DENVER — In the age of Amazon, we’ve become used to the convenience of two-day deliveries to our front doors. The e-commerce giant seems to be everywhere, including two stores right here in Colorado.
A Forbes contributor in a now-deleted article argued Amazon stores should replace libraries, saving tax dollars.
He’s not the only one that doesn't find libraries important or impactful in this day in age. President Trump has proposed defunding libraries in his past two budgets.
Part of Panos Mourdoukoutas’a article also made the claim that people use their Starbucks loyalty cards more than their library cards because Starbucks provides the Wifi needed to download movies on Netflix, books from Amazon online, etc.
Denver7 took a 360 look to present multiple sides to the argument that libraries could be or should be replaced by Amazon stores.
The first perspective comes from a librarian at the downtown branch, Annie Kemmerling. She said libraries are vital because they give everyone in the community access, not just those that can afford it.
"Have you been in a public library lately? Because it’s so busy here and we are such a hub for the community," said Kemmerling.
She added that public libraries serve as trustworthy resources where people can get help, find entertainment or learn something new. That’s especially important for low income and immigrant populations that don’t necessarily have access to computers or wifi.
There are also free ESL and reading classes, services for the elderly, college hopefuls and entrepreneurs, to name a few examples.
"We are the second most visited cultural organization in this city, right behind the zoo," said Kemmerling.
Turning the page to our next perspective: affordability.
Mourdoukoutas claimed cutting public libraries would save taxpayers money. But library supporters say there is no comparison as it’s likely the average cost per American taxpayer for libraries is less than half the amazon prime subscription. The payoff is priceless.
"Being an open space there’s kind of that invaluable component to a library, that I’m not sure you could say $5 a day," said Kemmerling.
Another valuable component, some might argue, is the library’s transition to hiring social workers to staff locations.
Elissa hardy, a social worker at the downtown Denver central branch, helps those in hard times every day.
"They experience homelessness to mental health issues, to losing housing, to domestic violence issues," said Hardy. "Libraries are really community spaces for people especially when they don’t have a lot of other resources in their life."
But as a result, not everyone feels safe at the library or the area around it, like Willie Hayes' girlfriend.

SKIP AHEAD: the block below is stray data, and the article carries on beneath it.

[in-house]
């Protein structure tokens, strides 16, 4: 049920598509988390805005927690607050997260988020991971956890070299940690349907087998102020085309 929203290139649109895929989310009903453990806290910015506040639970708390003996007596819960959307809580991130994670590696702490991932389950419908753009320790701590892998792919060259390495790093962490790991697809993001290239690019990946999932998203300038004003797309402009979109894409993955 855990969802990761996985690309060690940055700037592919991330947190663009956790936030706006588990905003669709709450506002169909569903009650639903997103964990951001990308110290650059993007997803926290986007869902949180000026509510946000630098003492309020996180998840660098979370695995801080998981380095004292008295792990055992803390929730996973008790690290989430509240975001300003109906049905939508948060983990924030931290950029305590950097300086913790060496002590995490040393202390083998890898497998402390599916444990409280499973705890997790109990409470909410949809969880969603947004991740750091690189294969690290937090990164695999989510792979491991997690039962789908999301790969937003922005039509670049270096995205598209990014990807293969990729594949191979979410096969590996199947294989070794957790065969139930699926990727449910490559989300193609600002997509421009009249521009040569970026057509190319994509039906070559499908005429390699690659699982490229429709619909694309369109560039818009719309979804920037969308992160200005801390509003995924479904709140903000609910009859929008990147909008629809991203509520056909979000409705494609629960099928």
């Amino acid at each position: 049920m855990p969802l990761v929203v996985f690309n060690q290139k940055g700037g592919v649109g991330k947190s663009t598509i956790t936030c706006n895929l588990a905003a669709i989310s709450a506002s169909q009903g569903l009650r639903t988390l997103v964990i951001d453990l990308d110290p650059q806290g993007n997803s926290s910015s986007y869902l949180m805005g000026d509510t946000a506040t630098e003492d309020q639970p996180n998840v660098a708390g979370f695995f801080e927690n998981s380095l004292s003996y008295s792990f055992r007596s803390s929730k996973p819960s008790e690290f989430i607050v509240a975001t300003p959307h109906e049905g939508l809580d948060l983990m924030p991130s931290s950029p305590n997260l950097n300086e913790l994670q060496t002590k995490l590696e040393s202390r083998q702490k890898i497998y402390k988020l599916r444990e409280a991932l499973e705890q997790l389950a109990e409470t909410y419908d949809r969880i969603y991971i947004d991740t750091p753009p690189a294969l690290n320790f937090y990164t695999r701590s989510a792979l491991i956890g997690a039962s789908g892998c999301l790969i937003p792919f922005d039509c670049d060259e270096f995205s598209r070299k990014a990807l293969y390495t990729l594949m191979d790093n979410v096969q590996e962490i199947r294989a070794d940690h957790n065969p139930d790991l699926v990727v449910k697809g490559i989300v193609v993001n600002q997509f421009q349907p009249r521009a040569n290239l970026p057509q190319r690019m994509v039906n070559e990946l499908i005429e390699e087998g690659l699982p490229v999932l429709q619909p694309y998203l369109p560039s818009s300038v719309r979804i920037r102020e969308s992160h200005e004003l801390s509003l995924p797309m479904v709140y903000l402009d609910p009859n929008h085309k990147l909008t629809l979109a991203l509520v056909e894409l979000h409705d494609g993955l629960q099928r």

"She doesn’t like the drug element. She doesn't like the criminal element. We've seen people getting robbed on the bus stop," said Hayes.
Some argue the main library can feel like a haven for the homeless community.
Also, families often feel unsafe after increased reports of drug overdoses and crime in the last few years. Denver Public library increased its security and now carries Narcan or naloxone to treat those who have overdosed on drugs.
"If you're not used to the screaming, or if you’re not used to, if you're trying to get something done studying, then yea I’d imagine you would feel unsafe," said another library patron.
Another perspective, important to many mothers and their children, is the ability to learn to read while making friends.
"I do think you need a library to go to because it's a good place to meet people," said a mother and library patron.
And it’s safe to say that love for books starts for kids at the local library, just asked the mothers young daughter.
"You can read them for free and I just like them," said the little girl.
You probably have memories of your library visits, the nostalgia.
"I actually really like books and I like the feel of paper and the smell of the books too," said one woman.
If you embrace technology, the smell of ink and paper isn't important to you as much as the convenience of a tablet, perhaps.
Mourdoukoutas supported his argument for dropping libraries and picking up e-readers by claiming that books have become collector's items because one can just download a book with a simple click.
It's a different story for graduate student Morgan Rains. As a millennial, she is savvy in both technology and the library. She brings all of her techy tools to the library with her to get research help from the staff.
"In my degree field, physical documents are really important and there aren't that many digital documents. Physically going to the library and begging them for help is really important for me," said Rains.
But if you ask another millennial, he hasn't seen a library in years. Even though he might not need one, he still understands the importance to the community it holds.
"So basically my entire life is around tech at this point from my personal life to my work life. So the library isn't for me personally but I definitely understand the merit of it," he said.
Book lovers in our next perspective, feel as though there's nothing like turning the pages of a good book.
At Tattered Cover bookstore, co-owner and CEO Len Vlahos told Denver7 that print book sales are up.
"Reading a printed book and reading an e-book experientially, it’s not just the same," said Vlahos.
What's next for Colorado libraries? Data from our partners at the Denver Post shows more than 31 million visits to Colorado libraries in 2017. In Denver, on average 2,800 people visit one of the Denver public libraries every day and that number is expected to keeps growing.